So I'm in the middle of reading God is Red by Vine Deloria, Jr. It's mainly an exploration of Native American tribal religion contrasted with Christianity. I'm really, really enjoying this book. There are a lot of things that I just didn't know because Native American religion or culture has never been of any real interest to me.
One thing I found interesting is the distinction he makes between the tribal focus on sacred places as opposed to the Christian focus on events in time.
"American Indians hold their lands - places - as having the highest possible meaning, and all their statements are made with this reference point in mind. Immigrants review the movement of their ancestors across the continent as a steady progression of basically good events and experiences, thereby placing history - time - in the best possible light. When one group is concerned with the philosophical problem of space and the other the philosophical problem of time, then the statements of either group do not make much sense when transferred from one context to the other without the proper consideration." - p. 61-62
The importance, as I understand from what I've read, is not that an event happened at a clearly defined and specified point in time, but that it occurred and that it occurred at a place. The place becomes sacred and is remembered within the culture of the people to whom it is important, and the lessons that were learned from the event and integrated into the lives of the tribe, but it doesn't matter *when* exactly it happened.
So for Christians it is more important to figure out that the earth was created at moment 0 in the universal timeline and that every important event since then fits somewhere neatly on that timeline. Of course placing things on a line like that, with a definitive beginning means that it will, eventually, have a definitive end. Which is where the obsession with the 'end of the world' comes from and why you have so many people trying to predict when it will happen.
It's also part of why, perhaps, Christians are unable to accept tribal (or any other religion) stories as true. They don't fit with the timeline that has been imagined, where the Hebrews and then the Christians are the center of the universe and the focus of all of God's attention.
I'm thinking that the problem of being obsessed with time started when Christianity went from being a specifically Jewish cult (still a tribal religion) to being 'universal'. Once the conversions began, aside from bringing in their own Greek and Roman thinking, the new Christians were part of this religion, but not a part of the tribe that had spawned the religion. They had no connection to the spaces where the sacred events had happened, and weren't exactly accepted as part of the tribe so they had no chance of fostering such a connection.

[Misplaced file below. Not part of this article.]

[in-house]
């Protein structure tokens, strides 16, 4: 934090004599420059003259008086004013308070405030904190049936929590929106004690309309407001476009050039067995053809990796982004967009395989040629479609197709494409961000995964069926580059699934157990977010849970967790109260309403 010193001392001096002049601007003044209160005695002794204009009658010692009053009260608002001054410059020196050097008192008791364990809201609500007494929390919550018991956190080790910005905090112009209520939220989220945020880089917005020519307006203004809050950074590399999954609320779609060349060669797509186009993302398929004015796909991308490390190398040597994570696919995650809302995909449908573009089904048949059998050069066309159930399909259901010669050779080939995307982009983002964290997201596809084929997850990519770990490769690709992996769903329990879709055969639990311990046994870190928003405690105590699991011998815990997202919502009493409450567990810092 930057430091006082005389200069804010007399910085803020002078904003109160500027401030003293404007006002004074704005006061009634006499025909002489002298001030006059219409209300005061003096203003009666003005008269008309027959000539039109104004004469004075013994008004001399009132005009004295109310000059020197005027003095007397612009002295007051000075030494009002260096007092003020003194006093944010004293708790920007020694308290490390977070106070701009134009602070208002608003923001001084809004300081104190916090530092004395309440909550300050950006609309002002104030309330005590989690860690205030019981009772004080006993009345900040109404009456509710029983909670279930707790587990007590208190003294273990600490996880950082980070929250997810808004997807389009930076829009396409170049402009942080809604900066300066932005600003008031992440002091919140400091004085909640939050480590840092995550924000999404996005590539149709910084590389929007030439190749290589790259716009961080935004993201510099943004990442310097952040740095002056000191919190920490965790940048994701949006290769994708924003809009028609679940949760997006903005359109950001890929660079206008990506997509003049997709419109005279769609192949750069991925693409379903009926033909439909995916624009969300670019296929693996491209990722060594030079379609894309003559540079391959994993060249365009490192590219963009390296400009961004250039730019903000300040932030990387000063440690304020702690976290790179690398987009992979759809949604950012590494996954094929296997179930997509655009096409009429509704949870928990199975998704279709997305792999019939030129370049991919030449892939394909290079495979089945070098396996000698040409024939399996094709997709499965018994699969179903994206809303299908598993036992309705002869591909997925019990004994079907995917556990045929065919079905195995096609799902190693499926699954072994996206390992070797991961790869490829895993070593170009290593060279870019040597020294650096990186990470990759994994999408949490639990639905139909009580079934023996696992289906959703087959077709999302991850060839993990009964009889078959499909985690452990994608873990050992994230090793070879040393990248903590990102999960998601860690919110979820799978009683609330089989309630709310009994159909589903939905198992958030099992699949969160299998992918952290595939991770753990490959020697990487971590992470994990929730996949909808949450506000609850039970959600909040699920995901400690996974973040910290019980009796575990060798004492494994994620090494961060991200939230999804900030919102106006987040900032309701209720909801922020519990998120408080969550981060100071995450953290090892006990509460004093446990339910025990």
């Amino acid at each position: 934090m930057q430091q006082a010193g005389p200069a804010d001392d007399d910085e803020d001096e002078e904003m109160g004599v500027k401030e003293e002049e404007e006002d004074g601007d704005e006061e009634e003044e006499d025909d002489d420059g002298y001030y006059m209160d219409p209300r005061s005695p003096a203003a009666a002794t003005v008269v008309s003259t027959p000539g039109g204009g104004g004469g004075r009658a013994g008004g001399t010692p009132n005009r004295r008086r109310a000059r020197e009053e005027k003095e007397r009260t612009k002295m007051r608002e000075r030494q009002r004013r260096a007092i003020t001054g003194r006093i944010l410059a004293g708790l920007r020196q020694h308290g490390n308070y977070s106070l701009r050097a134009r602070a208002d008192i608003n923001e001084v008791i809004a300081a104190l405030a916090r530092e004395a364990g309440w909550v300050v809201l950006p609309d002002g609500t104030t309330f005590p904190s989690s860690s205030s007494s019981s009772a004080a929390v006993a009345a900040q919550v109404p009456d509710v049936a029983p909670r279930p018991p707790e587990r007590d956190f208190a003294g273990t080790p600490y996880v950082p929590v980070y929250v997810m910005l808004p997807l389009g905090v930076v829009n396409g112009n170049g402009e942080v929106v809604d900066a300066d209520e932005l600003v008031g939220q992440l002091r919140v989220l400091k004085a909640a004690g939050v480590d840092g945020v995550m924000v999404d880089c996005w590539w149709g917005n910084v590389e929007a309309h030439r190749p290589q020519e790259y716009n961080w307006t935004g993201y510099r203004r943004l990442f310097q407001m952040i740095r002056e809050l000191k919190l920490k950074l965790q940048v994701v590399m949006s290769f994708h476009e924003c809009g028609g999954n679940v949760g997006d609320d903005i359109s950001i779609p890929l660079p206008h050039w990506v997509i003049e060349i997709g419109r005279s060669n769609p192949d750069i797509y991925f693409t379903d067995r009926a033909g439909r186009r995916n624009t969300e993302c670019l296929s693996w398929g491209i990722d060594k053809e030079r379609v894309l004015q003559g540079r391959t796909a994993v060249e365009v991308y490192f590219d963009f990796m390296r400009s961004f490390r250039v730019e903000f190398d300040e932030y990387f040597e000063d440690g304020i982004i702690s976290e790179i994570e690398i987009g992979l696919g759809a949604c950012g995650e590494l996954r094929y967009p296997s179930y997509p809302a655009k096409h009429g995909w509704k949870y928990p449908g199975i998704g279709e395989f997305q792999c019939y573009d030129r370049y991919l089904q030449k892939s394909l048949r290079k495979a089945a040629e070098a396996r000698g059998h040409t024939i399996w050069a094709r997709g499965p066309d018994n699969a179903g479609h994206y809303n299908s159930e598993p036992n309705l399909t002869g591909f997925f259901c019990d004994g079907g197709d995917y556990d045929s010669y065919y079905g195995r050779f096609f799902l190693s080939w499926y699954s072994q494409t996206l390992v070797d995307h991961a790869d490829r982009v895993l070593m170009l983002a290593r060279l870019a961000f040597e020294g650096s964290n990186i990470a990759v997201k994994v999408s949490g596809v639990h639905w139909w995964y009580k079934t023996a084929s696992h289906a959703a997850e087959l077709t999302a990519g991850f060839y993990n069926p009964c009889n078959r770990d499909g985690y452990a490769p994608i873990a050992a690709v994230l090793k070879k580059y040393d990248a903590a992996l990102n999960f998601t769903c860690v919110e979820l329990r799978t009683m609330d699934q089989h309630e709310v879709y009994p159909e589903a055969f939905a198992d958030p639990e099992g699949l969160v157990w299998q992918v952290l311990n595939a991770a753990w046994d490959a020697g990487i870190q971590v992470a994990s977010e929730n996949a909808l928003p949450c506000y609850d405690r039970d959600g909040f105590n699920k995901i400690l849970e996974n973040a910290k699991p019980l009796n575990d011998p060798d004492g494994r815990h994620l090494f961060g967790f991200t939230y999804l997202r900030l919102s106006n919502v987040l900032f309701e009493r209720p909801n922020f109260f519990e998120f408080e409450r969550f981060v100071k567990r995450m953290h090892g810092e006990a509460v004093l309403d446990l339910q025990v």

Another thing I found thought worthy was the impression that Deloria seems to have, that Christians are afraid of dying. If it's true, it is rather confusing. After all, Christians know what's coming after they die. A glorious, resurrected life with God, right? So why do so many of them go to such lengths in order to extend their lives just a little bit longer? Shouldn't they be able to embrace it without fear as the reward that they've been working so hard for?
I don't think that *all* Christians are afraid of death, any more than you could say that all of any group is afraid of anything. But there must be something that has given this impression since as I was reading it my first reaction was, 'Yes. Why is that?'
I mean the example he gives is ridiculous and I don't think it's a very good one. It also fuels my Evangelists are Full of Shit! mindset. He talks about how Oral Roberts went in front of his congregation and told them that God had come to him, very angry, and told him that if he didn't raise $10 million that God would 'call him home'. I have no respect for tv personalities that claim to be doing what God tells them in the first place, but this is rather silly, isn't it? God is extorting money from Oral Roberts, for what, exactly? What does God need $10 million for? I was talking with Heather about this the other night and I joked that maybe it was for back child support. It's ridiculous. God doesn't need money, so why would he care how much money one specific man raises? He wouldn't. If Christianity is utterly, absolutely true then it doesn't matter how much or how little money is used to spread the word. It will be spread and those who would respond to it will. So the only conclusion is that of course the money is for Oral Roberts (or whichever scuzzy televangelist we're talking about) and not for God.
As Heather said, the conclusion you have to reach is that people, specifically Christians, who *are* afraid of death are clearly not as certain about their salvation or their choice as they like to pretend.
ETA: Susanne reminded me that she read this book last year and did some posts about it, so here you go: God is Red Posts. Don't say I never gave you anything!